in J. J. Roemer et al., Syst. Veg. 2: 150. 1817.
Plants tufted, without creeping rhizomes. Culms to 45 cm × 0.2–1 mm. Leaves: distal leaf sheaths persistent, firm, distally tightly sheathing, apex acute. Spikelets orbicular to ovoid, 1–9 × 1–4 mm, apex rounded to acute; proximal scale without flower, not amplexicaulous; floral scales to 125, 11–14 per mm of rachilla, tightly appressed, dark red-brown to stramineous, ovate to elliptic, 0.8–3 × 0.6–2(–2.3) mm, membranous to cartilaginous, apex rounded to acute. Flowers: perianth bristles (0–)4–8, typically 7, red-brown, rarely whitish, vestigial to much exceeding tubercle, typically equaling achene, spinules few to dense; styles 2-fid. Achenes brown ripening to black, biconvex, orbicular to obpyriform, 0.5–1.1 × 0.3–0.7 mm, apex rarely constricted proximal to tubercle, very finely reticulate at 40X. Tubercles stramineous to whitish, umbonate to subconic, 0.2–0.4 × 0.2–0.5 mm, apex rounded to acute. 2n = 10.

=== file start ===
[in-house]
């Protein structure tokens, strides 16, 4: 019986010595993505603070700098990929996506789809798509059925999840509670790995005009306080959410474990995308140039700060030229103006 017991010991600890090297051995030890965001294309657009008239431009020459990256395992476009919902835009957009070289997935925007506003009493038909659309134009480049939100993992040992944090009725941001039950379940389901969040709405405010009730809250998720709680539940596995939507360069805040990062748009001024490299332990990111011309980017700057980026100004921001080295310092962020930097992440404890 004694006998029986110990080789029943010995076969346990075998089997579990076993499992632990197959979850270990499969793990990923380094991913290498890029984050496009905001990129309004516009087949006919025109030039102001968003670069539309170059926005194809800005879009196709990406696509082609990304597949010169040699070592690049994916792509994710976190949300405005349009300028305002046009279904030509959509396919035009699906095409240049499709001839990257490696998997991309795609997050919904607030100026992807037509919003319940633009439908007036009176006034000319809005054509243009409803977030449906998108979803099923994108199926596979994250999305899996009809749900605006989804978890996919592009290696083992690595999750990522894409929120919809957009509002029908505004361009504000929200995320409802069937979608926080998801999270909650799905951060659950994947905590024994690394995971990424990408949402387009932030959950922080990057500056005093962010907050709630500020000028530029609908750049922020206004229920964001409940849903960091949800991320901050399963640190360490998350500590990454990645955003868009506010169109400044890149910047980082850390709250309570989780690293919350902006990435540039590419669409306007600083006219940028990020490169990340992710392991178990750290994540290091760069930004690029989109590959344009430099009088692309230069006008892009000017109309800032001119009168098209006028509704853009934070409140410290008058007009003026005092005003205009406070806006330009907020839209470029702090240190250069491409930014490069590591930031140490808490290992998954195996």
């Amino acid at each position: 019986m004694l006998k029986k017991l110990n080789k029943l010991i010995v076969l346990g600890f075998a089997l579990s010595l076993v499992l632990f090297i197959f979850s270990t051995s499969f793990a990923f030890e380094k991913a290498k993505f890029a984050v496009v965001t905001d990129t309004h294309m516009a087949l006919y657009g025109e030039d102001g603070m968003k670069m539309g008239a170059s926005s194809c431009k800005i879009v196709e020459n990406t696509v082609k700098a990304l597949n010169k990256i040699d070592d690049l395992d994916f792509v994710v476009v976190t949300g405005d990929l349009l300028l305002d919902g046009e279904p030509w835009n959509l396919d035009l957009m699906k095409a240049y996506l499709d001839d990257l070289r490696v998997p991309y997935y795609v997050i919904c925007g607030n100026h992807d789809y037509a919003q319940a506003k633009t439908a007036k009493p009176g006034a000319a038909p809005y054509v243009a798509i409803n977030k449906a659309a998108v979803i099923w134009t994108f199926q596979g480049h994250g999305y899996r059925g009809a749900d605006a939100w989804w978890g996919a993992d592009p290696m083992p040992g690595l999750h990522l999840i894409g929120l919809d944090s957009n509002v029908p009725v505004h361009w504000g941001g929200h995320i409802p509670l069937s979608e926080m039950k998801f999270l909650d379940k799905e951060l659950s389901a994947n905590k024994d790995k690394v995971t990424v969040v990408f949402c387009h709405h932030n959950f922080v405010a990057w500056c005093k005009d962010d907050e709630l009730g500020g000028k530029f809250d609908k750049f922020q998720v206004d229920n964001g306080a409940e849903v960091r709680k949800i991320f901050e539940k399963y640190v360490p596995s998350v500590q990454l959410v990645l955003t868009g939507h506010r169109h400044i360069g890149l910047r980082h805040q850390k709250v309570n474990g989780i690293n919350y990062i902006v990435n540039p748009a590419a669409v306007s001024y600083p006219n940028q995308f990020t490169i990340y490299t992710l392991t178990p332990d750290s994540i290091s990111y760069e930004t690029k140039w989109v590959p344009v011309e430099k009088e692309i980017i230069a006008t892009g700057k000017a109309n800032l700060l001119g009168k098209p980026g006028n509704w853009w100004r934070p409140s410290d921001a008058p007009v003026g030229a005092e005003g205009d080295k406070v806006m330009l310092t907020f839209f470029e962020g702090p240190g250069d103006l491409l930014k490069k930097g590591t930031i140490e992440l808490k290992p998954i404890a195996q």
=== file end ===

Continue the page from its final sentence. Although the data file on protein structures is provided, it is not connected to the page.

Phenology: Fruiting spring–winter (Mar–Dec).
Habitat: Brackish creeks, canal banks, dune depressions, hammocks, irrigation ditches, lakeshores, lagoons, mangrove thickets, maritime mud flats, ditches, salt marshes
Elevation: 0–1500 m
Ont., Ala., Ariz., Calif., Fla., Ga., Ill., Ind., La., Mich., Miss., Nebr., Nev., N.Mex., Ohio, Okla., Pa., Tex., Mexico, West Indies, Bermuda, Central America, South America, Asia, Africa, Pacific Islands.
The name Eleocharis caribaea (Rottbøll) S. F. Blake is considered by most contemporary authorities to be misapplied (K. L. Wilson 1990). Eleocharis geniculata has been reported from South Carolina; I have not seen a voucher.